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Friday, May 24, 2024
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Executive Q & A: Dr. Patricio Frias, Rady Children’s Hospital

New title: Recently named president and CEO of Rady Children’s Hospital and Health Center

Current job: COO of Children’s Healthcare of Atlanta

Alma Mater: Undergraduate at Creighton University; medical degrees at University of Nebraska College of Medicine

Family: Dr. Frias and his wife have a daughter and three sons

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Dr. Patricio “Patrick” A. Frias’ is a physician-turned-executive, a path that helped land a new gig as the president and CEO of Rady Children’s Hospital and Health Center.

Frias is currently the COO at Children’s Healthcare of Atlanta, where he’s spent his entire career. A pediatric cardiologist/electrophysiologist, he moved from patient care into administrative roles.

His background, according to hospital officials, resembles that of Dr. Donald B. Kearns, who is retiring as president and CEO and will take on an advisory role.

“We found that Dr. Frias’ career path has many similarities to Dr. Kearns’: both spent their entire bedside medical careers at a single children’s hospital and understand their organizations from multiple perspectives; that of the patients, families, physicians, nurses and clinical staff and administration,” Michael Peckham, chair of Rady’s board and co-chair of the search committee, said in a statement. More than 60 people participated in the interview process.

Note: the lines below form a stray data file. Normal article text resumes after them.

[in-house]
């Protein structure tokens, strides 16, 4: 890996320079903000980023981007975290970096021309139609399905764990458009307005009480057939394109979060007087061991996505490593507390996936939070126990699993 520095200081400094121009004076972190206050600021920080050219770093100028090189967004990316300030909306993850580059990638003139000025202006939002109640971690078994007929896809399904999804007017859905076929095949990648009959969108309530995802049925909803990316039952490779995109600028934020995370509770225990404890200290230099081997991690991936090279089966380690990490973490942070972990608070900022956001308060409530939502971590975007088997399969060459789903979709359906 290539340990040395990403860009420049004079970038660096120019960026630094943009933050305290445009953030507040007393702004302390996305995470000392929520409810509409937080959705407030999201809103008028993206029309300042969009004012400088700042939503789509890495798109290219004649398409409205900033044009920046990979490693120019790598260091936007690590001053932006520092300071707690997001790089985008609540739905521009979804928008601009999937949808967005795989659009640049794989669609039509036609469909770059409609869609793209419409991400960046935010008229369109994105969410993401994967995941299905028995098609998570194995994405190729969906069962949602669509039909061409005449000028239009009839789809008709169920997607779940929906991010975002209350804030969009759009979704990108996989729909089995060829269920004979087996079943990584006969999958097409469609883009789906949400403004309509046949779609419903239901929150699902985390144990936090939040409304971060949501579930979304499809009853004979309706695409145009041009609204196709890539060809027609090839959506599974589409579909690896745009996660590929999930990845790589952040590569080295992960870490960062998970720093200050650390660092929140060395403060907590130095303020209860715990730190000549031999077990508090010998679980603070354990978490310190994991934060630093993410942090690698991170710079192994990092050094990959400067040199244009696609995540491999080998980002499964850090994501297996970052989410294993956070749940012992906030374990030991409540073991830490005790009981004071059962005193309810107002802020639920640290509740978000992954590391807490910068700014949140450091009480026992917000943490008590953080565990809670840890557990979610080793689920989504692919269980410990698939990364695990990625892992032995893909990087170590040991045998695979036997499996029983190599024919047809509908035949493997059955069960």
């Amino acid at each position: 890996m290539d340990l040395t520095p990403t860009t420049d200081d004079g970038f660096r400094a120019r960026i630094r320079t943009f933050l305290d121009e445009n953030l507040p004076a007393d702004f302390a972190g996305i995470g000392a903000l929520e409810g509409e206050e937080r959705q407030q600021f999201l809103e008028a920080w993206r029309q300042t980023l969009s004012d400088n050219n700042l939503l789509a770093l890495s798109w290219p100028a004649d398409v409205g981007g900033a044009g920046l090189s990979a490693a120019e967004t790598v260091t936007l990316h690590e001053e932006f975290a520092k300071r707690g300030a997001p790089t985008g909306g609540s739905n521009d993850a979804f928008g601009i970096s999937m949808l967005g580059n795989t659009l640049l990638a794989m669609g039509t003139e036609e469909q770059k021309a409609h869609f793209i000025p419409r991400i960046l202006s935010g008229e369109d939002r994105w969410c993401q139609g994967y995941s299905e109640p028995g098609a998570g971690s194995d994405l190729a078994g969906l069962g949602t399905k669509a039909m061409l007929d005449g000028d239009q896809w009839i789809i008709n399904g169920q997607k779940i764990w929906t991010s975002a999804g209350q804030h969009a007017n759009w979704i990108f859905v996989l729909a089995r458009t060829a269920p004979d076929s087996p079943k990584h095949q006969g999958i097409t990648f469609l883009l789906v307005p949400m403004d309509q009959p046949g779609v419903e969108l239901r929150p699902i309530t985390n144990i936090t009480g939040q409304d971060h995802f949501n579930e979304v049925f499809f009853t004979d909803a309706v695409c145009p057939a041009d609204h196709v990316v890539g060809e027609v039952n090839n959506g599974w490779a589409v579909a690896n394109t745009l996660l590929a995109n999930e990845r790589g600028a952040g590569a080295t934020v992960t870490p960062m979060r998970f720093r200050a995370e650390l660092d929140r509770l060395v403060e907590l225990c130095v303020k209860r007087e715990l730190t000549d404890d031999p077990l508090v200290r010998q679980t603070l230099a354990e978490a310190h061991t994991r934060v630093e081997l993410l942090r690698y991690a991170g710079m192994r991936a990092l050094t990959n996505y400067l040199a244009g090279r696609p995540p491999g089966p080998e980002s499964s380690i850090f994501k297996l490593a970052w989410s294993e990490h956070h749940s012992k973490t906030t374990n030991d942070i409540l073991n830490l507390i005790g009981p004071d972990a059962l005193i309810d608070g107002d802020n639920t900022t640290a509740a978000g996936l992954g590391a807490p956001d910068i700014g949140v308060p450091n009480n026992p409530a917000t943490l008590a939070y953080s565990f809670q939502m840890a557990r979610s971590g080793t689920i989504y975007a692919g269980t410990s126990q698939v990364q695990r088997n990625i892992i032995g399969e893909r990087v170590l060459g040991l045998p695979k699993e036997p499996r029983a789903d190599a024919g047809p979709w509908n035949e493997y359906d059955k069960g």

Frias will take the helm by the end of the year. In an interview, he indicated Rady’s is in no need of a turnaround; he said that he’s looking to build on a positive trajectory.

In this Q&A Frias talks about what’s next for Rady’s pioneering genomics work, similarities between Atlanta and San Diego in pediatric care, and challenges facing children’s hospitals.


Q: In your first year what would you like to accomplish at Rady? 

A: I would certainly want to make sure I’ve gotten to know everybody in the system and that I get an understanding of what folks feel are the strengths, weaknesses and opportunities. I want to get to know all the partner institutions as well as further develop the vision for innovation and enhancing clinical care. 

Q. Rady’s has emphasized using genomics to diagnose and treat patients, including being part of Guinness World Records for sequencing genomes in record time. What’s next for Rady’s on the genomics front?

A: First of all, I think genomics and precision medicine are really the future. It’s a very exciting platform to build upon, and now it’s a matter of taking genomics and seeing how it can be further applied across various disciplines. And then it’s how we take that and grow it regionally, nationally and internationally. 

Q: So you see Rady’s as something of a proof of concept for other children’s hospitals? 

A: I’m not sure if it’s proof of concept. I see the genomics opportunities as Rady being a leader and innovator and to partner with other children’s hospitals as being the leader in this arena.